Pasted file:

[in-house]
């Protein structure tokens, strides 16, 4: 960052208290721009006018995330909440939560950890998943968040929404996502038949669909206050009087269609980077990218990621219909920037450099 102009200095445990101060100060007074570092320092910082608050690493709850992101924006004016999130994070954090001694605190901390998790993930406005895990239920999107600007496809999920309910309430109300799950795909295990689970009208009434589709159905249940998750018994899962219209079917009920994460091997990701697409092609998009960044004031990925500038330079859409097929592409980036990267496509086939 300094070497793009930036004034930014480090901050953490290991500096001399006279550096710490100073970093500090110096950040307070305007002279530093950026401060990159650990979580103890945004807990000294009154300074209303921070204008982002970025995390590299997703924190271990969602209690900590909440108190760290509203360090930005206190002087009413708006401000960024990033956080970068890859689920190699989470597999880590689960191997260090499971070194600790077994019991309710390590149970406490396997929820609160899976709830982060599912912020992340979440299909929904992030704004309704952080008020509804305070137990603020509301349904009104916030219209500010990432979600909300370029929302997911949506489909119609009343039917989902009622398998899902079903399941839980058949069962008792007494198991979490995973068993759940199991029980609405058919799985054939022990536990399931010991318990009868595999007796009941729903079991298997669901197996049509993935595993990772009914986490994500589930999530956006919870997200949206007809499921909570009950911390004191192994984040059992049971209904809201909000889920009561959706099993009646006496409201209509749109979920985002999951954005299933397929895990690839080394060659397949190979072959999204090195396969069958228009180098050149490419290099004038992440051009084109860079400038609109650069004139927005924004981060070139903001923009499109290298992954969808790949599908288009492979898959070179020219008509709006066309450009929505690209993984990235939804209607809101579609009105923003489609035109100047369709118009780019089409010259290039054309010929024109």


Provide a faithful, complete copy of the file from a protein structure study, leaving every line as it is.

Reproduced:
[in-house]
């Protein structure tokens, strides 16, 4: 960052208290721009006018995330909440939560950890998943968040929404996502038949669909206050009087269609980077990218990621219909920037450099 102009200095445990101060100060007074570092320092910082608050690493709850992101924006004016999130994070954090001694605190901390998790993930406005895990239920999107600007496809999920309910309430109300799950795909295990689970009208009434589709159905249940998750018994899962219209079917009920994460091997990701697409092609998009960044004031990925500038330079859409097929592409980036990267496509086939 300094070497793009930036004034930014480090901050953490290991500096001399006279550096710490100073970093500090110096950040307070305007002279530093950026401060990159650990979580103890945004807990000294009154300074209303921070204008982002970025995390590299997703924190271990969602209690900590909440108190760290509203360090930005206190002087009413708006401000960024990033956080970068890859689920190699989470597999880590689960191997260090499971070194600790077994019991309710390590149970406490396997929820609160899976709830982060599912912020992340979440299909929904992030704004309704952080008020509804305070137990603020509301349904009104916030219209500010990432979600909300370029929302997911949506489909119609009343039917989902009622398998899902079903399941839980058949069962008792007494198991979490995973068993759940199991029980609405058919799985054939022990536990399931010991318990009868595999007796009941729903079991298997669901197996049509993935595993990772009914986490994500589930999530956006919870997200949206007809499921909570009950911390004191192994984040059992049971209904809201909000889920009561959706099993009646006496409201209509749109979920985002999951954005299933397929895990690839080394060659397949190979072959999204090195396969069958228009180098050149490419290099004038992440051009084109860079400038609109650069004139927005924004981060070139903001923009499109290298992954969808790949599908288009492979898959070179020219008509709006066309450009929505690209993984990235939804209607809101579609009105923003489609035109100047369709118009780019089409010259290039054309010929024109």